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when the number of applications running in a pc increases, the power consumed by the PC is also increasing. Is this correct?

I think the reason behind this is CPU. Please let me know what role the CPU plays for more power usage.

Thanks, Kavi

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5 Answers

up vote 2 down vote accepted

If the CPU is idle, it uses less power than when it is being used. Running more programs usually increases the CPU load. However, running one CPU intensive task makes your PC use more power than running several tasks with low CPU usage. Also, disk usage may have much more impact on power consumption than CPU.

As a side note, this question would be better suited on Super User.

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First thanks! But still I got the question Why for "If the CPU is idle, it uses less power than when it is being used." ? Looking for the exact reason behind for this. Is it something like CPU is drawing more power while executing more instructions? –  kumar May 14 '10 at 9:52
    
I have updated my reponse should answer your question –  Yoda May 14 '10 at 10:05
    
The CPU is a CMOS circuit. This means that it only uses energy if a state of a gate is changed, but not when it holds its state. (A CPU has millions of such gates). When the CPU is idle, many of its gates remain in the same state, and when it executes instructions, these gates change state very rapidly. I.e. the power consumption increases, along with heat generation. –  petersohn May 15 '10 at 18:25
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As petersohn said, higher CPU load and disk usage may increase the power consumption of those components. Also, a lot of the hardware components support sleep modes, so if any software is keeping that from happening, that can cause higher power usage. If you are on linux and intel, check out the powertop tool. It will highlight what software is preventing hardware to enter more power efficient states.

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It's easy to believe that the CPU "works harder" when running more processes. But @jackrabbit got it right. There are many things built into modern hardware and into the operating systems to detect when things are idle, and will put the hardware into a low power state (slowing the clock speed, for instance) to conserve power.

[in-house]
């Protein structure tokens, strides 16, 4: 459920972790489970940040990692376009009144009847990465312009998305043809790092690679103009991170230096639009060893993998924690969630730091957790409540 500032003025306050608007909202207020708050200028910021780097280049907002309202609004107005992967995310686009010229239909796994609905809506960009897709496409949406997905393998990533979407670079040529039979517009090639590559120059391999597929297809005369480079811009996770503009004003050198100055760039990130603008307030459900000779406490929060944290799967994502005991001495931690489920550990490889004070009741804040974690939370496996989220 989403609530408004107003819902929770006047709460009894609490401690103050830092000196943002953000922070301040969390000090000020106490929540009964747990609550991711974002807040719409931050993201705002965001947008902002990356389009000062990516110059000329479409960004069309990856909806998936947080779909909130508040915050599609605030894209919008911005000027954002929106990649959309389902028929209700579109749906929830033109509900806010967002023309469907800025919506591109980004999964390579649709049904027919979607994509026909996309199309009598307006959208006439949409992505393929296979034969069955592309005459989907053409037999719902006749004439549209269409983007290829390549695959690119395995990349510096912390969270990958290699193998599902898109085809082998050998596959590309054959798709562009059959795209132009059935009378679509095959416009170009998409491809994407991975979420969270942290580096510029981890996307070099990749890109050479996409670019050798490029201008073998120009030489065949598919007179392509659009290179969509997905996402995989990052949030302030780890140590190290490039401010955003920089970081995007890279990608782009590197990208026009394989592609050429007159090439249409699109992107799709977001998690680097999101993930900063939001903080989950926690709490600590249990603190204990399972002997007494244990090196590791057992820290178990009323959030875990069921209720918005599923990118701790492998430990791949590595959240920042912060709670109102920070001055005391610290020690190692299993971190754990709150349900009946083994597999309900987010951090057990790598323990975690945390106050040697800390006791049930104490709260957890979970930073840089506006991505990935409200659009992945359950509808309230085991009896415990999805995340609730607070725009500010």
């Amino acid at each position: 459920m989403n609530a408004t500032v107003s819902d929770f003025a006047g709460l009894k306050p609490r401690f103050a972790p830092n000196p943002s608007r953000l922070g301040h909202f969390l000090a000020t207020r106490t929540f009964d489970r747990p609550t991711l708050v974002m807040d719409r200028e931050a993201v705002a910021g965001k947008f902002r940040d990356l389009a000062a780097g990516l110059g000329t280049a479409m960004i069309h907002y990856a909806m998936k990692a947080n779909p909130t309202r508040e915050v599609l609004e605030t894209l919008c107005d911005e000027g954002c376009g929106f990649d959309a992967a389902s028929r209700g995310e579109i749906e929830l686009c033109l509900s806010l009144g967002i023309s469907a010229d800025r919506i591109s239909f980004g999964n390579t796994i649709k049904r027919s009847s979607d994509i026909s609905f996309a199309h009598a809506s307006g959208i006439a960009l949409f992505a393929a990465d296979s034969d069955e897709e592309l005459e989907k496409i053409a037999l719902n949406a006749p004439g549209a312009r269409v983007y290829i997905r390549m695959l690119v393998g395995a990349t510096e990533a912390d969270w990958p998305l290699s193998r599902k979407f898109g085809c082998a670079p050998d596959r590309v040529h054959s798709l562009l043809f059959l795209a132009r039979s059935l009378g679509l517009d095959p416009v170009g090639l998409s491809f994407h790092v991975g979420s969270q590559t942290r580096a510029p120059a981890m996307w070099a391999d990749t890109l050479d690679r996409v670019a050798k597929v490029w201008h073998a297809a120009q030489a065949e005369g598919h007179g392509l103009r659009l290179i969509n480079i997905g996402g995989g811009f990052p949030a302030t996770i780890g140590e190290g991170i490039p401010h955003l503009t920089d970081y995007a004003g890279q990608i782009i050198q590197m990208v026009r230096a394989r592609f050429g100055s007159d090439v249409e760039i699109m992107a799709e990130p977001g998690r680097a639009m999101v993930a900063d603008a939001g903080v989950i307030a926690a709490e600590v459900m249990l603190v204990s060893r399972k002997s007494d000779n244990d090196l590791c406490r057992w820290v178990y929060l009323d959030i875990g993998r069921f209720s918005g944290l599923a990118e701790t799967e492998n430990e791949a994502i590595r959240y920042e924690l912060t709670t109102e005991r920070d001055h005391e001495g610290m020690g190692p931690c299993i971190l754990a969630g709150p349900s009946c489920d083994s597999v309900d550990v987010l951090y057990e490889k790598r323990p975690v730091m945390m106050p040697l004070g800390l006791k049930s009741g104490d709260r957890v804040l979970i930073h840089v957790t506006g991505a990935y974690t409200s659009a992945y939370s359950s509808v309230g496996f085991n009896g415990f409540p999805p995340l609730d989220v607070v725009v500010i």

Load an OS from the 1980's up and the computer will probably stay at max power, unless the BIOS is smart enough to do the idle thing.

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It's not just the CPU - power consumption for memory, storage and I/O will all increase when there is more activity.

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The way pcs operate is by using electricity, power is pushed through and stored in your components in order to perform calculations and store information so the more calculations you are performing, the more power usage you have.

For example:

  • CPU's operate on charges in transistors
  • Grouped transistors create logic gates which are used to perform your calculations,
  • So when you are using your CPU power is being pushed into the transistors and your usage ramps up.

Equally when "Idle" no calculations are being performed so no power is required to be pushed into the CPU and thus power usage is decreased.

Other components in computers work in similar ways, so the effect is spread across the whole system.

Hope that clears it up a bit more for you.

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The frequency will remain constant, usually CPU's are capable of running above and below there stock running frequency, unless you have a feature called AI Overclocking it will stay the same. –  Yoda May 14 '10 at 10:19
    
Thanks, got it! I have another related question, If a vendor says cpu runnning at 600MHZ, is that mean the cpu is always running at 600 MHZ Or CPU is capable of running at 600 MHZ? This frequency changes with respect to the amount of CPU intensive application or is it a constant one? –  kumar May 14 '10 at 10:21
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